By John Copeland
Move over New Year’s: There’s a new favorite holiday in January, at least for geologists.
Thursday, Jan. 7, marks “Old Rock Day.” No, this is not the day to celebrate old rock ’n’ roll music or the elderly musicians still playing it. Old Rock Day is the day that geoscientists and rock enthusiasts encourage people to celebrate and learn more about old rocks and fossils.
There are a lot of holidays spread across the year. Some are major holidays, like Christmas and the Fourth of July; others are unofficial holidays that are quirky, not widely observed and yet still have passionate aficionados, like “Talk Like a Pirate Day” or “National Nothing Day.” Many of these unofficial holidays, April Fools and National Grilled Cheese Day among them, have unknown origins. The same is true of Old Rock Day. Not even those of us considered to be fossils in our own right know the origin of this rocky holiday.
Throughout human history, rocks have been important to us and we have found many uses for them; as tools, musical instruments, weapons, adornments and building materials. Like our ancestors, I have always been intrigued by all kinds of rocks. So even though I’m a filmmaker and not a geologist, I’m always on the lookout for cool rock formations.
When I was scouting for locations for a Discovery Channel documentary, my travels took me to Cradle Mountain in Tasmania. Above Dove Lake, I came across a section of rocks where in the span of half a kilometer, you can walk over beds that date from the Precambrian Period, roughly 2.5 billion years ago, all the way forward in time to the Jurassic Period, 150 million years ago. As I walked across these aged rocks, I felt like I was time traveling. It was a very moving experience. I was able to touch a part of Earth’s past so distant it is hard to fathom that span of time.
On another occasion, in Iceland, I encountered an entire hillside of obsidian. Iceland is a spot on our planet with a lot younger rocks than other sites in the world (some are formed every day). Later the same day, I found myself in a place where I stood with one foot on the North American Plate and the other on the Eurasian Plate. This was another moment of feeling a connection with Earth’s processes.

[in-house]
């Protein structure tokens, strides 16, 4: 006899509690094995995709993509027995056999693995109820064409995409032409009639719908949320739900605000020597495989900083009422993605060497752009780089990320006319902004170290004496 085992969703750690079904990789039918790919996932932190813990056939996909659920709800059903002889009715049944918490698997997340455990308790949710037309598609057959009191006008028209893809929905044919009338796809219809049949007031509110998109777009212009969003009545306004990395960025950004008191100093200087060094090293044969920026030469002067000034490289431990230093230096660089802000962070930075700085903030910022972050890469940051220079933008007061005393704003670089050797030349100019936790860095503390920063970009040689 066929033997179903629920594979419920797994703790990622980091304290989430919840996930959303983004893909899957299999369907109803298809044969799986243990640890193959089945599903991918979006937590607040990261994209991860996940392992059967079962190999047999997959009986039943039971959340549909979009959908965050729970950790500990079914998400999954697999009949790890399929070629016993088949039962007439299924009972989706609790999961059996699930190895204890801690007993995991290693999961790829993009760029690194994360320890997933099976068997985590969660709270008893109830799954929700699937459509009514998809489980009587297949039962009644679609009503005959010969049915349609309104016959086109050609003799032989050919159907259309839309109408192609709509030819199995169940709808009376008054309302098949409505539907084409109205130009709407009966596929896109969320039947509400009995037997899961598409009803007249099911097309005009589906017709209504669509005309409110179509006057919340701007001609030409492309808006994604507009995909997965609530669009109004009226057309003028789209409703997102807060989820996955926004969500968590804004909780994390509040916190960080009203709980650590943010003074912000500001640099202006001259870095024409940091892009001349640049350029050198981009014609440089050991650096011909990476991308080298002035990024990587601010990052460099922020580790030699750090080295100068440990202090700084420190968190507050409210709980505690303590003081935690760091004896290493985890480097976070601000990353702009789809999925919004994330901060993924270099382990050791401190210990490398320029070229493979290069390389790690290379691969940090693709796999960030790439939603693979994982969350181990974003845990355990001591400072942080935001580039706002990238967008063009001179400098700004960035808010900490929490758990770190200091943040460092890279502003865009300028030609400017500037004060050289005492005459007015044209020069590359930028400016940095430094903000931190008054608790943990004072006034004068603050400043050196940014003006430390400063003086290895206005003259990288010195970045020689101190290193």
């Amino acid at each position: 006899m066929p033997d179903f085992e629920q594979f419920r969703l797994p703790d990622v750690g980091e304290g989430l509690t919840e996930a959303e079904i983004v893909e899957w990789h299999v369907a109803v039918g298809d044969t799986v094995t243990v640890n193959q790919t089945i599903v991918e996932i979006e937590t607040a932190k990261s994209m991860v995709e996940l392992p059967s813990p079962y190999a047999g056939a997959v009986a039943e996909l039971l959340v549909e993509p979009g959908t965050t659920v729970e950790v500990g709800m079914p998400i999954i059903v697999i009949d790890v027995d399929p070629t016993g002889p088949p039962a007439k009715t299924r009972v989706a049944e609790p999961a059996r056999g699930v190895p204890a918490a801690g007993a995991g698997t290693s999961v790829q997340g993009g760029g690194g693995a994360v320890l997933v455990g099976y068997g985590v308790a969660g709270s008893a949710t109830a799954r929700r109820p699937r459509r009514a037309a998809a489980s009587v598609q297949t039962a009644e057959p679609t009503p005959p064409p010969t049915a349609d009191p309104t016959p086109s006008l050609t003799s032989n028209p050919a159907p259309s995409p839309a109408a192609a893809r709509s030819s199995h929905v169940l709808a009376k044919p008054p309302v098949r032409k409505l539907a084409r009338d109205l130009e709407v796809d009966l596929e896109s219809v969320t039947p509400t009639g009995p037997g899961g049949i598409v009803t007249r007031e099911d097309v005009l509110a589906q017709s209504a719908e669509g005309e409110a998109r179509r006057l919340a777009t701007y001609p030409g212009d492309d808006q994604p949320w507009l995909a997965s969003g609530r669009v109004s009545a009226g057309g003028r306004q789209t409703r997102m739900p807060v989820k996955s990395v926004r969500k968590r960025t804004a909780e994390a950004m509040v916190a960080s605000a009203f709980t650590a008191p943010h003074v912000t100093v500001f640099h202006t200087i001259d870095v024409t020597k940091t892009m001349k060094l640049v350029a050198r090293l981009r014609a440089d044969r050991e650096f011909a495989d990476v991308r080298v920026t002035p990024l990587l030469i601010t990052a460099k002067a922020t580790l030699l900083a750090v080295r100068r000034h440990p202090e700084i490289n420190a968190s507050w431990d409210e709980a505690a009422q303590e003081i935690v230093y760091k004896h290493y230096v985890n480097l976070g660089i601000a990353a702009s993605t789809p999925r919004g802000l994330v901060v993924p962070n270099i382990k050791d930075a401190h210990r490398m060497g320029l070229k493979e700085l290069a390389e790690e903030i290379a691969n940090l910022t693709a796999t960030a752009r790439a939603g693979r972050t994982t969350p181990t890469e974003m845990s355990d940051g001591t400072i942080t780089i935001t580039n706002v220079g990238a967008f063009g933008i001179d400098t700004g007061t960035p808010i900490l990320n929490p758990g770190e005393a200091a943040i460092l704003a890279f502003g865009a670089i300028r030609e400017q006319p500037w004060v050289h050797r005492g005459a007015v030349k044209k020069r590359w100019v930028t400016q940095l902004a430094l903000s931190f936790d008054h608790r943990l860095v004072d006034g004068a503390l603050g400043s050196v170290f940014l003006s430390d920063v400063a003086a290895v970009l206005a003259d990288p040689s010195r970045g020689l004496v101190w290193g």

Old Rock Day also celebrates fossils. The process of fossilization is extremely rare and only a small fraction of the plants and animals that have inhabited Earth are preserved as fossils. It is estimated that 85 to 97 percent of the species that lived in the past have never been fossilized.
The existence of all fossils, discovered and undiscovered, and their place in the sedimentary layer of Earth is referred to as the fossil record. The fossil record is what began our study of evolution, and it is still used to this day as a source for studying the history of life on Earth. Earth scientists use the fossil record to figure out what may have caused various species to evolve over time or go extinct.
Since distant antiquity, people have noticed and gathered fossils, including pieces of rock and minerals that have replaced the remains of biologic organisms, or preserved their external form. A few years ago, I was in paleontologist, Dr. Phil Currie’s lab at the Royal Tyrell Museum in Drumheller, Alberta, Canada. Phil pulled a T. rex tooth out of a specimen drawer and handed it to me. The tooth had been fossilized as an agate. It was truly amazing to be holding something that had once been a tooth in the mouth of a living dinosaur and now was a semiprecious stone.
Old Rock Day offers a perfect opportunity to learn a little something about fossils and other old rocks — or to teach someone else a little about fossils and rocks — whether you celebrate dinosaur or trilobite fossils, gemstones or coal, or any other rock. The nice thing about this ill-defined holiday is that the interpretation and the means of celebration is really up to you.
But, however you decide to celebrate Old Rock Day, just make sure it totally rocks!